[bahrj-muh n]

noun, plural barge·men.

one of the crew of a barge.
a person who owns, manages, or captains a barge.

Origin of bargeman

1400–50, earlier in Anglo-Latin, Anglo-French; Middle English; see barge, man1
Also called, especially British, bar·gee [bahr-jee] /bɑrˈdʒi/. Unabridged Based on the Random House Unabridged Dictionary, © Random House, Inc. 2019

Examples from the Web for bargee

Historical Examples of bargee

  • Please, Mr. Bargee, will you take us in your boat as far as Firdale?

    Two Little Travellers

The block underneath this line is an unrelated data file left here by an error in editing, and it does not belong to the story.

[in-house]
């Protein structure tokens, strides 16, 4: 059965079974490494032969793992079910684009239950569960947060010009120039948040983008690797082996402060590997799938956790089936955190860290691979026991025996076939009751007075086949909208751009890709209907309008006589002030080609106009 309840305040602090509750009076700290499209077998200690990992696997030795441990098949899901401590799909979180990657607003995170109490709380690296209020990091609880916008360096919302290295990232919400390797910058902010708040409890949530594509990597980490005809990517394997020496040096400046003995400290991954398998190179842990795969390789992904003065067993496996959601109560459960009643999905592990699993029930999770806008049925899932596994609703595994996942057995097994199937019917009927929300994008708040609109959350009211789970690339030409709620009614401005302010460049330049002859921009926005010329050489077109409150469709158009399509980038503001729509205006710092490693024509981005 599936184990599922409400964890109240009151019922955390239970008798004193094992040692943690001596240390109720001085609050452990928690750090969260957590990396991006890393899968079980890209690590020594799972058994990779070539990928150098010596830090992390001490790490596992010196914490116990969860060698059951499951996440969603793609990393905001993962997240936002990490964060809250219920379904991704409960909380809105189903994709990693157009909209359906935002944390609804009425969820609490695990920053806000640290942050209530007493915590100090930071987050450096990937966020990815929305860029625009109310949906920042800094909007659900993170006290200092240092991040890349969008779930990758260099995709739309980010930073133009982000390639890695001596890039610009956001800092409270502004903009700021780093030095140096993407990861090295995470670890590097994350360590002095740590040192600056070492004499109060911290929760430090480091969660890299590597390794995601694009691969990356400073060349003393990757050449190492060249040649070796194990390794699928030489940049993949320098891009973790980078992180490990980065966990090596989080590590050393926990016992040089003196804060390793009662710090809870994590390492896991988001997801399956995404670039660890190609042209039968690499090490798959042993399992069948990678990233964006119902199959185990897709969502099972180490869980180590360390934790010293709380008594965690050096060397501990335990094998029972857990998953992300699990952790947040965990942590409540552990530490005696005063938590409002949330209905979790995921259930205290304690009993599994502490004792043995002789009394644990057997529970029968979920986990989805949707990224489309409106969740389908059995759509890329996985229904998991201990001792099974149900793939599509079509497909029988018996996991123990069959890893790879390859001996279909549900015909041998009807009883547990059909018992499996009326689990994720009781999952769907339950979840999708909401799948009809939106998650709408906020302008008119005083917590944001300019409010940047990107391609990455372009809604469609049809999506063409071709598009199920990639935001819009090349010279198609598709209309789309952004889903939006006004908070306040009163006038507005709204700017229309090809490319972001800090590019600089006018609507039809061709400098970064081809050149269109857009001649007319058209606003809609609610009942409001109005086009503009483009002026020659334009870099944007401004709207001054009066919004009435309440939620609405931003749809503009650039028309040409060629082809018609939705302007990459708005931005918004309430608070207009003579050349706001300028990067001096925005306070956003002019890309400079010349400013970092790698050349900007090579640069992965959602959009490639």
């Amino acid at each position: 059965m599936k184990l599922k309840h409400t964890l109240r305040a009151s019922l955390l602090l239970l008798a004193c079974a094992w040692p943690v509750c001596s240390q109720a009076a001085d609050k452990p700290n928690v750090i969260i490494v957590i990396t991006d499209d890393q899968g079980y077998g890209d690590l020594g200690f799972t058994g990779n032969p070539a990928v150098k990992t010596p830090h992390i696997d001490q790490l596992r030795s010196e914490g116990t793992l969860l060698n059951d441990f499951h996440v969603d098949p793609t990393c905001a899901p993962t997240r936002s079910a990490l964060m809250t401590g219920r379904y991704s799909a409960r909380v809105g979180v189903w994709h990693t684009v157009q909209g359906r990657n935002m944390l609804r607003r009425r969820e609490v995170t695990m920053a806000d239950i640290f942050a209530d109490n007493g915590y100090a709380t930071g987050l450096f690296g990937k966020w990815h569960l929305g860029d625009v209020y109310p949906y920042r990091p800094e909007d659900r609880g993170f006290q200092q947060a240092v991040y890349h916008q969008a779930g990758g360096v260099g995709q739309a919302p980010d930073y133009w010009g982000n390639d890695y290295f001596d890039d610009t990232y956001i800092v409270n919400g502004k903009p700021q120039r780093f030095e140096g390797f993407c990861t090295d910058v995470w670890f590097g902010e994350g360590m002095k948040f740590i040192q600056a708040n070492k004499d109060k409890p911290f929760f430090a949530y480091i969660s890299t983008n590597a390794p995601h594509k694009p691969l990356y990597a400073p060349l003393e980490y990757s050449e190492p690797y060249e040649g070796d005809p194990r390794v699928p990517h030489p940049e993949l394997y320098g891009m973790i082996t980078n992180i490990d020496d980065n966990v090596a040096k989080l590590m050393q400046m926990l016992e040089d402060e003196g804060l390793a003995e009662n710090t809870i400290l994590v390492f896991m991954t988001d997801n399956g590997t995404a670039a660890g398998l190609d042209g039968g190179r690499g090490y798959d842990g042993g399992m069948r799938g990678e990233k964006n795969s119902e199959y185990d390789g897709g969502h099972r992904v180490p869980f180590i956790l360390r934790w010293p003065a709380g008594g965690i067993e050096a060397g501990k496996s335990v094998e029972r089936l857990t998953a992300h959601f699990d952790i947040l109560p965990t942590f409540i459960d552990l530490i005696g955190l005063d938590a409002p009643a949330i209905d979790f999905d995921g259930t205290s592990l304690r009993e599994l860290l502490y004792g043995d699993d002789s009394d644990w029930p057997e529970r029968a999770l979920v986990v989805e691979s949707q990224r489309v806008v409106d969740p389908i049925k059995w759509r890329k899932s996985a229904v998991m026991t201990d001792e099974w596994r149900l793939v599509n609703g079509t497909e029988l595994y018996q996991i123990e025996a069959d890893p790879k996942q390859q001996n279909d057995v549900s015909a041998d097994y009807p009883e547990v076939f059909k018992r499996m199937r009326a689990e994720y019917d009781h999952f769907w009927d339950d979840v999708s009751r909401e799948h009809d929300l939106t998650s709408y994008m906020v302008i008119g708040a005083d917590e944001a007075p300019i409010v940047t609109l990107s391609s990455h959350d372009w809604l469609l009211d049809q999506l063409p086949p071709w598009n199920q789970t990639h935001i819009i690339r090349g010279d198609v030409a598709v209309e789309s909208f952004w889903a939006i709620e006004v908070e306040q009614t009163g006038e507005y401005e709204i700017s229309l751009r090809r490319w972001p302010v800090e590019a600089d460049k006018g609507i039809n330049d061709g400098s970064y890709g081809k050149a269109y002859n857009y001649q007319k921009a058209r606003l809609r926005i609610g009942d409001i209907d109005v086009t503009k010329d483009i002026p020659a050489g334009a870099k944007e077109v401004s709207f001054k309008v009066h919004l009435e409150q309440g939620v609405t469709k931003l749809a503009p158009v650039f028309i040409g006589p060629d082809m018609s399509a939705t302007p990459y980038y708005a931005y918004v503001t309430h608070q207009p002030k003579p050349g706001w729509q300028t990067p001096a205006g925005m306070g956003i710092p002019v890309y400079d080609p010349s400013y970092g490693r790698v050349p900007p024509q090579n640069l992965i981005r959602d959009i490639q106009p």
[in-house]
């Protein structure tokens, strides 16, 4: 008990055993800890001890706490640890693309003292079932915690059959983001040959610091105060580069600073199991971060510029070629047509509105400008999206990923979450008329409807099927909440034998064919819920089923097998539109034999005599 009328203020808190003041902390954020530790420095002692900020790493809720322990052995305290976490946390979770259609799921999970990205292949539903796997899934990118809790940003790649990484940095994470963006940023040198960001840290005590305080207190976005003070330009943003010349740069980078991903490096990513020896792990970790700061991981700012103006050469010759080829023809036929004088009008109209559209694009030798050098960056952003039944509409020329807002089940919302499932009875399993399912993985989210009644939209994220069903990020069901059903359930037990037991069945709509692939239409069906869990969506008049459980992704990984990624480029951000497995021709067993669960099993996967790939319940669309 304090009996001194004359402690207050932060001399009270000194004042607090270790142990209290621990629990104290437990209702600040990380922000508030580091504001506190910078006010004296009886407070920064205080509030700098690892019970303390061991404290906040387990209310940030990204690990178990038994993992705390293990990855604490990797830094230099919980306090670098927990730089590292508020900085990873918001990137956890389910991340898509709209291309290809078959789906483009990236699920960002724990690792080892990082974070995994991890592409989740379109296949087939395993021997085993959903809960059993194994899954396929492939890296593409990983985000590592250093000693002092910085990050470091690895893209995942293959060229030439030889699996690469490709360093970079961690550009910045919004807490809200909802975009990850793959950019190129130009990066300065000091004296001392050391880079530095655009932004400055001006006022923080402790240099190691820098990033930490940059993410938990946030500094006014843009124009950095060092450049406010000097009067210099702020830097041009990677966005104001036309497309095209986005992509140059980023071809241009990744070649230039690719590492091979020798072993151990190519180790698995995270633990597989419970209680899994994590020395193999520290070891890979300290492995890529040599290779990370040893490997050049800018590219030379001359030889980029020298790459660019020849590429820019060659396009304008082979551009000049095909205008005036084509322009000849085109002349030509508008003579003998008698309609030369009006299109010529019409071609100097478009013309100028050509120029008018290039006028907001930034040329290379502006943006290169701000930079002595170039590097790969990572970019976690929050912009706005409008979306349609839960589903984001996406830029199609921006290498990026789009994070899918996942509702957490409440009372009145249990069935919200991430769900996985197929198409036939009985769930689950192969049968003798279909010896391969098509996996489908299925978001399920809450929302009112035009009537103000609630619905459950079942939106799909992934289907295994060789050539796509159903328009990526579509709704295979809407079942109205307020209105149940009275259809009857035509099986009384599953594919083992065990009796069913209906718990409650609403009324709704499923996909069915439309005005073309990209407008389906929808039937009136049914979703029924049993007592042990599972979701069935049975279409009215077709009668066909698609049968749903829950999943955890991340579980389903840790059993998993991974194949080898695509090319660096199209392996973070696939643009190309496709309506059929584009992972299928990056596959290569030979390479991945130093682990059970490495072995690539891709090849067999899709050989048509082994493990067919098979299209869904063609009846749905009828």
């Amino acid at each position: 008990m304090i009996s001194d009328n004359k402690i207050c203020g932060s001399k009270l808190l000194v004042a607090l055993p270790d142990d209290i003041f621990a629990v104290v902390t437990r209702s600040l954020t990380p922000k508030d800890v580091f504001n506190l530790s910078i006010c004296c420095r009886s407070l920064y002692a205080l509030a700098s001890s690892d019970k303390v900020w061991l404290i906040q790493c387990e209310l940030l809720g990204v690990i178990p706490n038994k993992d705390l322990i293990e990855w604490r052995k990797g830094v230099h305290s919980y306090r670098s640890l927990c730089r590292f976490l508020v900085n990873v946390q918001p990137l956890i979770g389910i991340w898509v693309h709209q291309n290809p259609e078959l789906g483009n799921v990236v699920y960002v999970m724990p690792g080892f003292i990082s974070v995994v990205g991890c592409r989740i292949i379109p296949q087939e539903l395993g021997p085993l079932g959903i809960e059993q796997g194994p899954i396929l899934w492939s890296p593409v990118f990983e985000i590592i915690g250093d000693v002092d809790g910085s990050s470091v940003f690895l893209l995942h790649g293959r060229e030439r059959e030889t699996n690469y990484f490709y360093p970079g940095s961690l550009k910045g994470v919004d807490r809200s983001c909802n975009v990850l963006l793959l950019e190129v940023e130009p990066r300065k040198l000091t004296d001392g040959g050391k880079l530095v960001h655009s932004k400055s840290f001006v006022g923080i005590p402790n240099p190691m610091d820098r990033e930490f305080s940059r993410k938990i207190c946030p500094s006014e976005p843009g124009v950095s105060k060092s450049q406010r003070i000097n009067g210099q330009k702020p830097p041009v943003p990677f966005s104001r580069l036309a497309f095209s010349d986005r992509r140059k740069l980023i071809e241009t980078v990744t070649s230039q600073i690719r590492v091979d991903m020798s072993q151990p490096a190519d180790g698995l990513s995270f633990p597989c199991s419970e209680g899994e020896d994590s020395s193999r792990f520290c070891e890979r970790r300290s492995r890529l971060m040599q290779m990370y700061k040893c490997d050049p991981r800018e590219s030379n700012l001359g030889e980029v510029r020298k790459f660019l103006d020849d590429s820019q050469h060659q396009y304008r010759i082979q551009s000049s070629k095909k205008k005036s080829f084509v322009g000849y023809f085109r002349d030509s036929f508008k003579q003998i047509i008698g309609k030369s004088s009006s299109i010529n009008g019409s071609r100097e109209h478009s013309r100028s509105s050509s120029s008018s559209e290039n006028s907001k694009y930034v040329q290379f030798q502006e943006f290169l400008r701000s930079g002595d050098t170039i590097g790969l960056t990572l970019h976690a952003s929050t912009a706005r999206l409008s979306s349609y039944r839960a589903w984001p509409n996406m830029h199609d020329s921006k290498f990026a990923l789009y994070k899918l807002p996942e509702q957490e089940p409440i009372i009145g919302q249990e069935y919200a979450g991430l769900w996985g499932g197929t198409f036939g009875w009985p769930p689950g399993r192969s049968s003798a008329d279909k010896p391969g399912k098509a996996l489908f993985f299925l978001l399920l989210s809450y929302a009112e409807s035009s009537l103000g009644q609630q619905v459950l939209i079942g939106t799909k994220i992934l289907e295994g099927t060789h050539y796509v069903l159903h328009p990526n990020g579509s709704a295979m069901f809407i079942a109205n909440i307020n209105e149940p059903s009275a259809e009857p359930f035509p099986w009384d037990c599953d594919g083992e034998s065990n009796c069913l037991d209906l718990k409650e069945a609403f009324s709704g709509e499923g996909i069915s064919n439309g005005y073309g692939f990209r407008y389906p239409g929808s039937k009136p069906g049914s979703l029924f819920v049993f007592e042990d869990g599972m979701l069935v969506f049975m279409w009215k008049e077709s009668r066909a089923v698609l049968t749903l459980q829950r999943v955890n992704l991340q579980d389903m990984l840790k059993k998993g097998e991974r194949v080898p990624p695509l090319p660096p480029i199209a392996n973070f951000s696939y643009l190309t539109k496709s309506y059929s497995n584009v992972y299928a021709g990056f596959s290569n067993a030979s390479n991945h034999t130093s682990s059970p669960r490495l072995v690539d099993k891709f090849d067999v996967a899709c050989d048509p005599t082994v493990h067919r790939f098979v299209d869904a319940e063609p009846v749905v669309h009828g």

Frances Browne Arthur

  • He avowed himself to have been a bargee in the earth-plane—should one say the water-plane?

    Mystic London:

    Charles Maurice Davies

  • Like the bargee of whom Stevenson wrote, there seems to be no reason why he should not live for ever.

    A Floating Home

    Cyril Ionides

  • The bargee turned so pale, that he looked like a colliers tablecloth.

    Cradock Nowell, Vol. 2 (of 3)

    Richard Doddridge Blackmore

  • What such a waggoner might do on land, bargee does on the river.

    The Open Air

    Richard Jefferies

British Dictionary definitions for bargee


US and Canadian bargeman (ˈbɑːdʒmən)

noun plural bargees or bargemen

a person employed on or in charge of a barge
Collins English Dictionary - Complete & Unabridged 2012 Digital Edition © William Collins Sons & Co. Ltd. 1979, 1986 © HarperCollins Publishers 1998, 2000, 2003, 2005, 2006, 2007, 2009, 2012